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West Virginia Legislation Tackles Auto Insurance

The West Virginia House of Representatives is working on a measure that would work to counteract the high cost of auto insurance in the state. House Bill 2092 is on the House floor being debated. It would amend several sections of the Code of West Virginia, specifically making changes to parts dealing with the use of credit information in the setting of auto insurance scores. The measure has yet to see a full House vote at this time, but its passage might have some interesting consequences for state auto insurance consumers.

Basics of WV HB 2092

West Virginia HB 2092 makes certain changes to the existing car insurance code for the state. If this bill is voted into law by both chambers of the state legislature and signed by the governor, it will affect the way the Code of West Virginia deals with car insurance. Specifically, the changes being proposed by sponsoring House members would change the ways in which insurers are allowed to use credit as a component of their system for determining pricing and eligibility for auto insurance coverage in the state.

This is an interesting case to keep track of because the concept of credit based auto insurance scoring has come under so much fire as of late. Popular and legislative support for this indirect risk assessment tool used by the industry has wavered somewhat lately, although not enough to force any major bills through the various legislative bodies throughout the country. If the West Virginia legislature can come up with a way to pass a measure, perhaps other states will follow.

Given current economic conditions across the country, consumers are becoming more agitated with expenses like auto insurance premiums. Other states such as Michigan and California are working on legislation or ballot initiatives to try to do something about car insurance prices or offer low cost options to drivers. Michigan has been a battleground over a similar idea to West Virginia's to limit credit based insurance scoring as usable criteria for setting rates and determining eligibility for auto insurance policies.

The purpose of the West Virginia bill is to try to modify existing state car insurance law to benefit consumers by making changes to help lower their rates. Proponents of the measure hope to achieve this in several ways. First, the bill would limit the use of a driver's credit score to only banking institution credit scoring for casualty insurance filings. It would thus prohibit the use credit based scoring as a factor in calculating premiums for automobile insurance policies. It would also prohibit insurers from taking the number inquiries that appear on a credit report, credit score or CLUE report into consideration on a driver's application for insurance. Finally, it would prohibit insurers from relying on information they find in these reports which is incorrect or even potentially so [1].

Scope of Proposed Code Changes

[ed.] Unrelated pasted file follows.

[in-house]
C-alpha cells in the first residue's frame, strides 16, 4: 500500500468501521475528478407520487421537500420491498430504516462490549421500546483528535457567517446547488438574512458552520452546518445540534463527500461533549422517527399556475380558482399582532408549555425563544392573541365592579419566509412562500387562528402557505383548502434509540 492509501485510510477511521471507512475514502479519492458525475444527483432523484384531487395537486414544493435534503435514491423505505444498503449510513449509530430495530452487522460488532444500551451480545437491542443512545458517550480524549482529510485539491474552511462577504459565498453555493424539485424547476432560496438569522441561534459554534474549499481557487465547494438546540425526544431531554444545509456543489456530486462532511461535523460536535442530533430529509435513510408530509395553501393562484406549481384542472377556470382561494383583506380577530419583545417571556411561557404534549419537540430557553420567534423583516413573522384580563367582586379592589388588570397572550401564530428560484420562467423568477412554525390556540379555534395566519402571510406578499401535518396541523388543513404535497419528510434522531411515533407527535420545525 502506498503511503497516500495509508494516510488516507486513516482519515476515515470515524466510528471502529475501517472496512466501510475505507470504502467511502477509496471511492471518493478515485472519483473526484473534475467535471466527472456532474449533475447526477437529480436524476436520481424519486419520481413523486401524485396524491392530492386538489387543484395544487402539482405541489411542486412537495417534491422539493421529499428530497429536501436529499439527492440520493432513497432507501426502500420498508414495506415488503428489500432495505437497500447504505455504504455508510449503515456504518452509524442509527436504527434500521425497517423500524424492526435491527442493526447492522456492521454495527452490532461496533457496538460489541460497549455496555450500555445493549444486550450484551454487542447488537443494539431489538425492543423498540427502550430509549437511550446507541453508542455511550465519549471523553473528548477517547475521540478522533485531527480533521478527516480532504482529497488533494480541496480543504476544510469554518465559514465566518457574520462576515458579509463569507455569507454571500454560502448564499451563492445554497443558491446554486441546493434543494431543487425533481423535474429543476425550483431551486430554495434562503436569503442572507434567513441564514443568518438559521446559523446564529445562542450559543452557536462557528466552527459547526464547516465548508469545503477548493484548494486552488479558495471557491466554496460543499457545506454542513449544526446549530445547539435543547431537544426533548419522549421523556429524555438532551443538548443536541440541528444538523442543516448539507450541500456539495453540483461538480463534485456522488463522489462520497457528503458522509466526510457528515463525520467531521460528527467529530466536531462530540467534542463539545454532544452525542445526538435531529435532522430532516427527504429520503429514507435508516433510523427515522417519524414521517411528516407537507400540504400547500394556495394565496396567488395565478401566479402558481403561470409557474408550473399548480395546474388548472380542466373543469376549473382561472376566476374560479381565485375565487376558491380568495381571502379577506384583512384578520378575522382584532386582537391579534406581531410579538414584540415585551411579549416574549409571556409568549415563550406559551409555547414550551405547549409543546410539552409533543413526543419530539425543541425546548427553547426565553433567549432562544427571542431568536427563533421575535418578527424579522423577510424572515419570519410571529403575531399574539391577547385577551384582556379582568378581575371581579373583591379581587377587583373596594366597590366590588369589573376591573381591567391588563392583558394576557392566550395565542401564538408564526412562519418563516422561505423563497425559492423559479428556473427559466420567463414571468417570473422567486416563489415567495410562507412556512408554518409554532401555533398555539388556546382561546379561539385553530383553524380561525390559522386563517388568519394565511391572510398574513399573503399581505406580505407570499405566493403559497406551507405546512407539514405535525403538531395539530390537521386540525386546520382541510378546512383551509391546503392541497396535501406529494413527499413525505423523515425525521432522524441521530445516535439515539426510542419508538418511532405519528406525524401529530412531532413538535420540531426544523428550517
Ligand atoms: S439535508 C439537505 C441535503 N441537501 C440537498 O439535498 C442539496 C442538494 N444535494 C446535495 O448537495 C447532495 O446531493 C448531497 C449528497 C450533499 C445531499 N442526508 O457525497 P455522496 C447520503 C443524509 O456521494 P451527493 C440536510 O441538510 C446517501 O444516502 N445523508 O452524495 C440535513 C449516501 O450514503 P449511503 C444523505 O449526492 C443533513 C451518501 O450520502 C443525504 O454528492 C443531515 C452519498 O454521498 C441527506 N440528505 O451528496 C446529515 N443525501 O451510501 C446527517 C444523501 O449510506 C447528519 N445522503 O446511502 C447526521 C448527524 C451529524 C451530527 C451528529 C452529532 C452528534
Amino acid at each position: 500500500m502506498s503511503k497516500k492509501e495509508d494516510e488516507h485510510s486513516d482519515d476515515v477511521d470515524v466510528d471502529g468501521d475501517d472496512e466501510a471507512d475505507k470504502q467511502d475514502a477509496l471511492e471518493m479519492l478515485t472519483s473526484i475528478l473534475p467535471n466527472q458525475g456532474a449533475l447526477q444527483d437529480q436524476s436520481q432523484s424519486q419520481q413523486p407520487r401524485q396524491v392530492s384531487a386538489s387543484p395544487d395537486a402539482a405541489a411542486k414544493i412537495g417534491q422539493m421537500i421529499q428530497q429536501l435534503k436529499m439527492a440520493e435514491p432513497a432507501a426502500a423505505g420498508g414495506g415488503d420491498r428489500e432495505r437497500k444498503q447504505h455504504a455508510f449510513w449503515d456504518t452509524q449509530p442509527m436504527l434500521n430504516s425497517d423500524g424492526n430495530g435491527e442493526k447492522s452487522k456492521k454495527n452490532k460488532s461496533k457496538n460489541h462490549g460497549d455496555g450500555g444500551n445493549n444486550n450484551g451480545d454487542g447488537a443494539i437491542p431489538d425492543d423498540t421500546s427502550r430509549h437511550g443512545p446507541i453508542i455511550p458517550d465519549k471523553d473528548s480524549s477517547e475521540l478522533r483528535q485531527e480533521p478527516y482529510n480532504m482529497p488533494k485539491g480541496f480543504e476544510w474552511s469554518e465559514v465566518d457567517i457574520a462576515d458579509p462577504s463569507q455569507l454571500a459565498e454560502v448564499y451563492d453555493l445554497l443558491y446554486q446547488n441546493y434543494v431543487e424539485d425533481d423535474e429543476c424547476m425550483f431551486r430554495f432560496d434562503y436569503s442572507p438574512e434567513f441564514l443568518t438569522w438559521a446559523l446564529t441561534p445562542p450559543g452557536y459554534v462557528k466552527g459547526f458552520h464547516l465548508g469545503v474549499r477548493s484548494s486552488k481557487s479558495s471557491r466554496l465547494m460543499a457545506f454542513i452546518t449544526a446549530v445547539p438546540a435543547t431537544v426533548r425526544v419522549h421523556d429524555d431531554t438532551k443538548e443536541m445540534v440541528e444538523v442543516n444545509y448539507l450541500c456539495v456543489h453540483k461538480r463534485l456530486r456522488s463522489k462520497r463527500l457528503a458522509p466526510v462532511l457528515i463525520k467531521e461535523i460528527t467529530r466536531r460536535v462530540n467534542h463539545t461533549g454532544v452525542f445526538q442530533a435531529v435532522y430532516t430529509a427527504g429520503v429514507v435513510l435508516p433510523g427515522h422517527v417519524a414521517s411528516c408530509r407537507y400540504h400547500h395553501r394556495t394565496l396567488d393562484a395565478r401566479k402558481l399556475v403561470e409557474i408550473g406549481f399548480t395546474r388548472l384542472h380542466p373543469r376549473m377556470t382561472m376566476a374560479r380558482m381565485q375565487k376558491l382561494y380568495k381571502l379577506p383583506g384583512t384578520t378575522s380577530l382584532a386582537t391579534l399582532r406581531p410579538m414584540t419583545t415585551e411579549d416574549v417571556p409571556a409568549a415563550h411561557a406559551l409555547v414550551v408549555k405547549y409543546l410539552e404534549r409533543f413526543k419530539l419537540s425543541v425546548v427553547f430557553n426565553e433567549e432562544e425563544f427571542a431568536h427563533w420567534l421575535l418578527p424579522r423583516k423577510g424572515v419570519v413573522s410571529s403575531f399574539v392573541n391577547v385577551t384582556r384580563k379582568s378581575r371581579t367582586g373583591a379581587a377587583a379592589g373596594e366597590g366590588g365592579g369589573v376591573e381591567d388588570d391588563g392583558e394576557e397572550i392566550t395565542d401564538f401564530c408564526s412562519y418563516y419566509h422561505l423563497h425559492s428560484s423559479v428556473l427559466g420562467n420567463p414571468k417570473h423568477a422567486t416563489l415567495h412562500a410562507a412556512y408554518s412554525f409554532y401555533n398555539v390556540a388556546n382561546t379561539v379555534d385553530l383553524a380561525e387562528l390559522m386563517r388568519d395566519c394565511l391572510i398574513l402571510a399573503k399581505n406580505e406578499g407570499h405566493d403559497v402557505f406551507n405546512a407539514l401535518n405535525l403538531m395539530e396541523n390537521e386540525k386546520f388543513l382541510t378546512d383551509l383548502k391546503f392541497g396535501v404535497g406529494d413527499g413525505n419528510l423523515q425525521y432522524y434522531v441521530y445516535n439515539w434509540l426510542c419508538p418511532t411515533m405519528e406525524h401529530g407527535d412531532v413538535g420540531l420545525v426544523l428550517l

The changes that HB 2092's sponsors have in mind would significantly shape the way auto insurers are allowed to do things in the state of West Virginia. Auto insurance companies have been using credit based insurance scoring across the industry for close to 20 years now. They regard it as a way to accurately predict the risk factors associated with insuring particular demographics. In this case those demographics are divided up by credit performance.

Industry researchers have spent years looking for indirect ways to predict risk for individual drivers given the fact that they cannot follow every driver around and the only data they have on the driving performance of individuals comes in the form of accident and ticket data. By analyzing credit performance against driving records in large samples the auto insurance has found that there is a strong positive correlation between high credit scores and low risk of accidents and claims; and an analogous correlation between low credit scores and high risk of accidents and claims in populations of similar ages and other demographic points.

But this proposed legal change in West Virginia would eliminate the option for auto insurers to use credit as a consideration in pricing or eligibility for programs. Just like in Michigan and elsewhere, proponents of the measure say that credit based insurance scoring is unfair because credit performance and driving ability are two distinct and separate traits. But opponents in both states feel that credit based insurance scoring helps more people than it hurts financially, and that eliminating it would hamstring insurers' ability to reward drivers who represent low risks to insure.

What is clear is that if this measure passes or others like it do around the country, the insurance industry will have to come up with new ways to try to indirectly assess risk. HB 2092 will be interesting to follow.

[1] intr.htm&i=2092&yr=2010&sesstype=RS&btype=bill Retrieved 2010-03-14.


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